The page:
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Get out and vote for Prop A, local leaders say

Thursday, October 29, 2020 by Ryan Thornton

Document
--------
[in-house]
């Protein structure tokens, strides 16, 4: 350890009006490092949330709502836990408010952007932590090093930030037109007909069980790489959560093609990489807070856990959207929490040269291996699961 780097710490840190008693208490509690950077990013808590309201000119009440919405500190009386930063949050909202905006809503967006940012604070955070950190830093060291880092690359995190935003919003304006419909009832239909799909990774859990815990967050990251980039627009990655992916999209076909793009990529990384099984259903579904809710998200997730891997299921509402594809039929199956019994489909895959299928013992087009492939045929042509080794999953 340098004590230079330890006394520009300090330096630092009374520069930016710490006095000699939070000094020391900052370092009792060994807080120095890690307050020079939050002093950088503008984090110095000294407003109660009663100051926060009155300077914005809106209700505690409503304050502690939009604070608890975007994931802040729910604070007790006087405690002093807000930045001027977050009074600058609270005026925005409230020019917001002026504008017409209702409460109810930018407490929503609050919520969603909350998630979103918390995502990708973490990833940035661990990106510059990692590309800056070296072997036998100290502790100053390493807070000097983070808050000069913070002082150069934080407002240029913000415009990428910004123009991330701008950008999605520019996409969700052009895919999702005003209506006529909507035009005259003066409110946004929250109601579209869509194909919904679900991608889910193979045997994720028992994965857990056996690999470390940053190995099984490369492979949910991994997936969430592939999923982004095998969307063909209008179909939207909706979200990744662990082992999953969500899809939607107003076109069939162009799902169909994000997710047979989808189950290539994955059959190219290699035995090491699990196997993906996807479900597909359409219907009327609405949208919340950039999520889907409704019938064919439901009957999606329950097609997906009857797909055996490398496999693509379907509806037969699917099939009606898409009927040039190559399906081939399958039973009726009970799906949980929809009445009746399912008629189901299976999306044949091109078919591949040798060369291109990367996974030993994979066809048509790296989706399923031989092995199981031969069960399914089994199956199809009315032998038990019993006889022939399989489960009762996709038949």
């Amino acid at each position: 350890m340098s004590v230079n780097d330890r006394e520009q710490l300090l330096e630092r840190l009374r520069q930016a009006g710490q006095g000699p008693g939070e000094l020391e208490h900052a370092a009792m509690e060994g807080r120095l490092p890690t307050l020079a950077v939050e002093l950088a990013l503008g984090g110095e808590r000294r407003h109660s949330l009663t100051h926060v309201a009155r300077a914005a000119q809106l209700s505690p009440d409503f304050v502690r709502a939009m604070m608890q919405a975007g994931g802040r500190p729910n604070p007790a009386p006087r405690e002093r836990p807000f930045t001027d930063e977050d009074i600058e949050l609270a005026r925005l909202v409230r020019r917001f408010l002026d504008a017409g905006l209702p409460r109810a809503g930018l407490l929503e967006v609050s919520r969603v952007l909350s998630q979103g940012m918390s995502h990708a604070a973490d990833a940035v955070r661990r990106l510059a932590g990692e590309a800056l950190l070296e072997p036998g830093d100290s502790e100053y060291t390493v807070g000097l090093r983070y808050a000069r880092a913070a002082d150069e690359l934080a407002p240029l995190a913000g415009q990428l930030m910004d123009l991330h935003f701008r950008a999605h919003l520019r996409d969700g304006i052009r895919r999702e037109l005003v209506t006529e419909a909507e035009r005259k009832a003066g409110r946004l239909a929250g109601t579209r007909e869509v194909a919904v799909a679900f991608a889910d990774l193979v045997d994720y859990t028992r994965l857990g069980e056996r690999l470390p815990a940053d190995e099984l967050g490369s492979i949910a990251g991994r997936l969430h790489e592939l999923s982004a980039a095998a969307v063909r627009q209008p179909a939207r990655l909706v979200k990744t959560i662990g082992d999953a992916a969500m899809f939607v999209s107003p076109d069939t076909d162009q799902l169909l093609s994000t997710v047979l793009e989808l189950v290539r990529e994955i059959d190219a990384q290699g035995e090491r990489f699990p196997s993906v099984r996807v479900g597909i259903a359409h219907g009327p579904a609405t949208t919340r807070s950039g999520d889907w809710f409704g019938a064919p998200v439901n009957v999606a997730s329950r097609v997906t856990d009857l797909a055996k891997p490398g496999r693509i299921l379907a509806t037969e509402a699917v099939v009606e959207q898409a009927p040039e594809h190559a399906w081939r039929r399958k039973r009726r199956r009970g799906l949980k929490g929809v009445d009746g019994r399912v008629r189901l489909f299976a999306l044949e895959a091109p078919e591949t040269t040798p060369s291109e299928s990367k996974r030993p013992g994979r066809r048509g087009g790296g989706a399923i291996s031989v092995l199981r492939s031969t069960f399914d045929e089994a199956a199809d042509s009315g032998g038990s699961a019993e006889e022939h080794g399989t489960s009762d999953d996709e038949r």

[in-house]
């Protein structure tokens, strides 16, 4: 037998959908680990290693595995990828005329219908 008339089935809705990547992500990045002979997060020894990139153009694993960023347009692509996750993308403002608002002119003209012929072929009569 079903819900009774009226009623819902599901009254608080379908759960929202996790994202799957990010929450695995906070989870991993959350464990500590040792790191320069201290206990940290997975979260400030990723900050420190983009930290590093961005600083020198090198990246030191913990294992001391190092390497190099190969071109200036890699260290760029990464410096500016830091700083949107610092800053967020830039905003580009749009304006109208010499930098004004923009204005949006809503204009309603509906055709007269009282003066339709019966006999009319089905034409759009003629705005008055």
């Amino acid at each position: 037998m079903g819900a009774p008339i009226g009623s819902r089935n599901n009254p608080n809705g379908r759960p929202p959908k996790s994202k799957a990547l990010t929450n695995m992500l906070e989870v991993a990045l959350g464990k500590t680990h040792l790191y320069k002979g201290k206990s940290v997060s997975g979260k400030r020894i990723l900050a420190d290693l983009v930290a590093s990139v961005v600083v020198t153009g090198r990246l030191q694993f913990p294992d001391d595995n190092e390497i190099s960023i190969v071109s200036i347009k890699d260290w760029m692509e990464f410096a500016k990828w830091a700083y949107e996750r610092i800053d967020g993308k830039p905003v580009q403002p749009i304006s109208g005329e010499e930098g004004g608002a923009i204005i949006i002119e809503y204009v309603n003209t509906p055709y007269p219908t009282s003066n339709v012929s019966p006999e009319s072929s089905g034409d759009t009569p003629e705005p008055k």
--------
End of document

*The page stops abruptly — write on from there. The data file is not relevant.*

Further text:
Despite the cold and wind, a group of transit advocates gathered outside of Carver Branch library Wednesday to encourage Austinites to cast their votes in favor of Proposition A and Project Connect. Mayor Steve Adler said he is concerned people are making decisions on Prop A based on false or misleading information spread by organizations that refuse to disclose the sources of their funding. Adler said most of the opposition is taking advantage of the sticker shock reaction to the investment of $7.1 billion on the ballot, whereas the true impact of Project Connect would amount to about 78 cents per day per resident. “For the cost we get so much for our community – we get to actually do something about traffic, we get to meet our responsibility on climate change, we actually get to provide mobility equity,” Adler said. Chas Moore, executive director of Austin Justice Coalition, expanded on that last point, saying the plan is a “direct investment in the quality of life for black people, for brown people and for everyone who’s been marginalized because of their skin color or their bank account.” Adler clarified that the $300 million anti-displacement fund included in the plan is the largest such investment in the nation and would help ensure that “almost 60 percent of every income-restricted affordable housing unit in this city is going to be within walking distance of a Project Connect station.” Rep. Donna Howard also joined the group with calls for action: “If you want to offset 285,000 car trips a day and give everyone, whether you take public transit or not, a faster way to get around … if you want to cut down on our number-one source of greenhouse gases and give people a cleaner alternative to private cars, we need you to get out and vote for Prop A.” Mayor Pro Tem Delia Garza urged residents to embrace the transit plan as a continuation of the city’s push toward equity. “Prop A so embodies our progressive values as Austinites” who “believe in science” and climate change, she said. Moore said while the city hasn’t always lived up to the progressive values it proclaims, “Prop A is our chance to put our money where our mouth is.”

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